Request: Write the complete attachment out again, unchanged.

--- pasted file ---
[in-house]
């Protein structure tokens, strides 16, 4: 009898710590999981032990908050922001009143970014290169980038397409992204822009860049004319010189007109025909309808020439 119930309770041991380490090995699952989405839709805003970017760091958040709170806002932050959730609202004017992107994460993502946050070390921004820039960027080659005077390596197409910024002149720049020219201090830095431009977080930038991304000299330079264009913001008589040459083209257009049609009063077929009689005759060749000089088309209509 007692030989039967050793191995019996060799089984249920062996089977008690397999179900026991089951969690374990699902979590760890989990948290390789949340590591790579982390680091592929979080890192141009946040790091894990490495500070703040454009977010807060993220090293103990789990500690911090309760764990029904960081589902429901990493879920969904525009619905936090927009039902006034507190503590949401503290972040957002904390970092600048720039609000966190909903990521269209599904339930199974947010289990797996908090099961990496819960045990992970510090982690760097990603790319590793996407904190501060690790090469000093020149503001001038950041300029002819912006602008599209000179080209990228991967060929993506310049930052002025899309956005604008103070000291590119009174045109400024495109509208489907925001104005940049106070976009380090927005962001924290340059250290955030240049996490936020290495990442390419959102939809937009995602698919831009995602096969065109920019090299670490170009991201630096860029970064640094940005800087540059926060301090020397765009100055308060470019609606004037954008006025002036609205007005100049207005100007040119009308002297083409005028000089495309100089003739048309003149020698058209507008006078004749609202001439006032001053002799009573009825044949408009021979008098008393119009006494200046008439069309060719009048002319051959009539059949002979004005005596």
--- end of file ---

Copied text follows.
[in-house]
């Protein structure tokens, strides 16, 4: 009898710590999981032990908050922001009143970014290169980038397409992204822009860049004319010189007109025909309808020439 119930309770041991380490090995699952989405839709805003970017760091958040709170806002932050959730609202004017992107994460993502946050070390921004820039960027080659005077390596197409910024002149720049020219201090830095431009977080930038991304000299330079264009913001008589040459083209257009049609009063077929009689005759060749000089088309209509 007692030989039967050793191995019996060799089984249920062996089977008690397999179900026991089951969690374990699902979590760890989990948290390789949340590591790579982390680091592929979080890192141009946040790091894990490495500070703040454009977010807060993220090293103990789990500690911090309760764990029904960081589902429901990493879920969904525009619905936090927009039902006034507190503590949401503290972040957002904390970092600048720039609000966190909903990521269209599904339930199974947010289990797996908090099961990496819960045990992970510090982690760097990603790319590793996407904190501060690790090469000093020149503001001038950041300029002819912006602008599209000179080209990228991967060929993506310049930052002025899309956005604008103070000291590119009174045109400024495109509208489907925001104005940049106070976009380090927005962001924290340059250290955030240049996490936020290495990442390419959102939809937009995602698919831009995602096969065109920019090299670490170009991201630096860029970064640094940005800087540059926060301090020397765009100055308060470019609606004037954008006025002036609205007005100049207005100007040119009308002297083409005028000089495309100089003739048309003149020698058209507008006078004749609202001439006032001053002799009573009825044949408009021979008098008393119009006494200046008439069309060719009048002319051959009539059949002979004005005596």